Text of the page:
FHSAA considers esports as an official sport for high schools

TALLAHASSEE, Fla. — The Florida High School Athletic Association could potentially sanction competitive video gaming, or esports, as an official sport amid growing interest from member schools.


The FHSAA Board of Directors held a discussion about esports during a meeting in Gainesville Monday, with talks focusing on the share of Florida schools that would be interested in offering programs if the games are sanctioned as an official sport.

The organization distributed a survey and received responses from 425 schools, which accounted for 58 percent of its combination and senior high schools.

“Two questions were about current participation and interest, while several other questions were asked to guide future research and decision making, if necessary,” a document included in the board’s agenda said.

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Overall, 26.4 percent of schools that responded reported sponsoring an esports team or club. Of that overall number, 24.9 percent of public schools have teams or clubs, while 25.2 percent of private schools and 39.1 percent of charter schools said they have such programs.

The FHSAA requires at least 20 percent of schools in at least two of its four “sections” or regions of the state offering a sport in order for it to be eligible for sanctioning.

Interest in offering esports is high among the member schools that did not report having programs.

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More than half — 54.6 percent — of the schools surveyed said they would be interested in offering esports to students if the FHSAA sanctioned the games. Nearly 50 percent of public schools surveyed indicated interest, while more than 56 percent of private schools and 82 percent of charter schools expressed interest.

Of the state’s four FHSAA regional sections, schools in Section 4 encompassing South Florida expressed the highest level of interest at 69 percent.

FHSAA board member Trevor Berryhill, who also is the athletic director for Oviedo private school The Master’s Academy, was among the members who voiced support for sanctioning esports.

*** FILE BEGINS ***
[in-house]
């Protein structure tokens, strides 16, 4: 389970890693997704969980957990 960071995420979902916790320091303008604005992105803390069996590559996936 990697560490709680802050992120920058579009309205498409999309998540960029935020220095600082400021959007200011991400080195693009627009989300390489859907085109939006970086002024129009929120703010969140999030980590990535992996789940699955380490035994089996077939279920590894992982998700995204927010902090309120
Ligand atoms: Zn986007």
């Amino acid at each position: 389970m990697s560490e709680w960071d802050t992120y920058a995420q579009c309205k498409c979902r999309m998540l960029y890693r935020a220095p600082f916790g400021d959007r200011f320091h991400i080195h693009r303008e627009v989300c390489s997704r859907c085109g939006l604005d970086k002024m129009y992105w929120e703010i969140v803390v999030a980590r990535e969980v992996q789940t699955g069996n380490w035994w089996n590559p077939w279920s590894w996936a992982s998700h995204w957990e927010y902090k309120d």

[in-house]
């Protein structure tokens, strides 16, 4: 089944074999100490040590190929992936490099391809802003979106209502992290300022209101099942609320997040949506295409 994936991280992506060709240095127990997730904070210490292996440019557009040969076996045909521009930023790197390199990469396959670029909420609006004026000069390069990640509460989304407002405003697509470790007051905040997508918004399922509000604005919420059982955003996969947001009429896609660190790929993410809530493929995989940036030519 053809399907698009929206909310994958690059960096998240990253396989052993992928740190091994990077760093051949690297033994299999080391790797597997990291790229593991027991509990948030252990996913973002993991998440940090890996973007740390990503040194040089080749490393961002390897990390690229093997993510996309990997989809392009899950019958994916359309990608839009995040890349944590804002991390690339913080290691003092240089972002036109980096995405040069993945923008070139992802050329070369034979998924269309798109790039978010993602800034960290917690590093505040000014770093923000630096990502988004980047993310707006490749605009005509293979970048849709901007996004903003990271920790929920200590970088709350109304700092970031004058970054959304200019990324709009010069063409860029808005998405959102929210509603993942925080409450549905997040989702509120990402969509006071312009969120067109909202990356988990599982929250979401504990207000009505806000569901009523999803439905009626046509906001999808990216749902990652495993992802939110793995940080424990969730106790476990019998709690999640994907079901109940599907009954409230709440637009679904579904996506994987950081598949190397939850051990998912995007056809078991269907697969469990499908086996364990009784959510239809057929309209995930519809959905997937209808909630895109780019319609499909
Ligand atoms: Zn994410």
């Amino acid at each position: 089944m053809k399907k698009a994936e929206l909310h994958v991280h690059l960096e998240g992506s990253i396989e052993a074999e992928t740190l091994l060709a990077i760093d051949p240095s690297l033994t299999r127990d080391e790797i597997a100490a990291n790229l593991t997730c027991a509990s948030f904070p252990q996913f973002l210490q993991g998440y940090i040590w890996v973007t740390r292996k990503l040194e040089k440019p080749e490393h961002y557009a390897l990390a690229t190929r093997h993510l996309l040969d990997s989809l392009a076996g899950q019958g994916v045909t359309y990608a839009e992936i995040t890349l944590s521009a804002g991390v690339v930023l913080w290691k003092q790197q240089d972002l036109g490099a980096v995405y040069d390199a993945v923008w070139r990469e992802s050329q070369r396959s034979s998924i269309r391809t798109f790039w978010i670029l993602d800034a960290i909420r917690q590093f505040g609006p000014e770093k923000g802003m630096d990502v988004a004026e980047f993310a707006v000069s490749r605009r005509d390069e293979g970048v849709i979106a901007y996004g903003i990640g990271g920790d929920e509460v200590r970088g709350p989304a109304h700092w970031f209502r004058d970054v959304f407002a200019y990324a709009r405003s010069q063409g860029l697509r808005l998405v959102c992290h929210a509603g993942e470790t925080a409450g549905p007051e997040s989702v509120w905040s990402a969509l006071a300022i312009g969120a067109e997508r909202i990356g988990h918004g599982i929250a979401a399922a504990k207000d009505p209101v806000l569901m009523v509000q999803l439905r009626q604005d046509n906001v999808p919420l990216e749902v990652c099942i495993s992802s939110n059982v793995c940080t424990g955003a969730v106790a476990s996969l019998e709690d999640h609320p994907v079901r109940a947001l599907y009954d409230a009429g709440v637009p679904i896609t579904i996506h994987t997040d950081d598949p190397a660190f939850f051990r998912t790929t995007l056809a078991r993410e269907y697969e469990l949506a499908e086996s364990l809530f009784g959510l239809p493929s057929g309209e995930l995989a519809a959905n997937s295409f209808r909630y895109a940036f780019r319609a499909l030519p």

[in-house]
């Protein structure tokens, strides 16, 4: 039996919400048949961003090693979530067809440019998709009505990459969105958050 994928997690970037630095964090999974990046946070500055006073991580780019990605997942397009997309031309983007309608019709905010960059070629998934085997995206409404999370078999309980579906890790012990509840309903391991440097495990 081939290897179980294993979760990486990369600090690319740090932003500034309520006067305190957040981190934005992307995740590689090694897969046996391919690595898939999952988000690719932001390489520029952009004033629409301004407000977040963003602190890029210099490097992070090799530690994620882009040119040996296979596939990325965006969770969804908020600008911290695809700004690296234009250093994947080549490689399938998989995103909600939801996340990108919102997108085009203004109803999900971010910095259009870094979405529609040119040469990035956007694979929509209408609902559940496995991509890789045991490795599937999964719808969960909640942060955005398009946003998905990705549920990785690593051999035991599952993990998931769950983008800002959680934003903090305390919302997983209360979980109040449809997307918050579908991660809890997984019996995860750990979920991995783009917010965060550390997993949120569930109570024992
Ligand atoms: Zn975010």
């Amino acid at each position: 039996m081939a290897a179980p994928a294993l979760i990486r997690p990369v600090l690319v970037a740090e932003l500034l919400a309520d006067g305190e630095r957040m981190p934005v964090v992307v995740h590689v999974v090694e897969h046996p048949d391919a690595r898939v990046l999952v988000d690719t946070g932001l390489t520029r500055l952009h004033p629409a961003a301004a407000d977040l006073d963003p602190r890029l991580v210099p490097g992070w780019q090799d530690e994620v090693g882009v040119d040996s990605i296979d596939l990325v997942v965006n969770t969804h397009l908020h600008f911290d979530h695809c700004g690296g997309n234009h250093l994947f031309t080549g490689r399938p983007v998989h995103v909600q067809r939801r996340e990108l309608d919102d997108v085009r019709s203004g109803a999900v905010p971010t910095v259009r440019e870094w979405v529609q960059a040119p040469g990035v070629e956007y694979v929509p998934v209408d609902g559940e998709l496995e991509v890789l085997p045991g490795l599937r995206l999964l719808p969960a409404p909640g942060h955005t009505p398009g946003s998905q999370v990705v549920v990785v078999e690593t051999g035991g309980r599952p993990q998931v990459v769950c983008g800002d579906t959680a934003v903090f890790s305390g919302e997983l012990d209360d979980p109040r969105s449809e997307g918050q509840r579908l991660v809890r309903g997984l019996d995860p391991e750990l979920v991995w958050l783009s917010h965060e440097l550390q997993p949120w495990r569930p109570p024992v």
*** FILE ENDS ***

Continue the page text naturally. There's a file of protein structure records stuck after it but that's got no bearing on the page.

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“Last year we had a student get a scholarship to Florida State (University) in esports. He also is a part of their NIL (name, image and likeness) collective,” Berryhill said, referring to student-athletes at the collegiate level being able to earn money from business agreements such as endorsement deals.

“So it’s just another opportunity for kids to be involved in something,” Berryhill added.

The FSU Esports program is a student-run organization, according to its website, that “provides a foundation for our school’s many competitive gaming teams.”

Esports programs also are increasingly being recognized by sanctioning bodies across the country.

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There are 21 states that are members of the National Federation of State High School Associations that have sanctioned esports in their schools, according to FHSAA documents. Southeastern states that have signed off on the programs include Georgia, Mississippi, Alabama and Louisiana.

Gulf County Schools Superintendent David Norton also backed the idea of sanctioning esports, calling the proposal a “win-win” for the FHSAA and saying he hopes the board will “move forward on this sooner than later.”

“This would be a way for us to reach us and bring some more student athletes in,” Norton, who also serves on the board, said during Monday’s meeting.

FHSAA officials did not indicate during Monday’s discussion when a potential decision could be finalized on sanctioning esports, but said the organization is in the early stages of the process. The next step would be requesting official petitions from member schools that would announce their intent to add esports programs.

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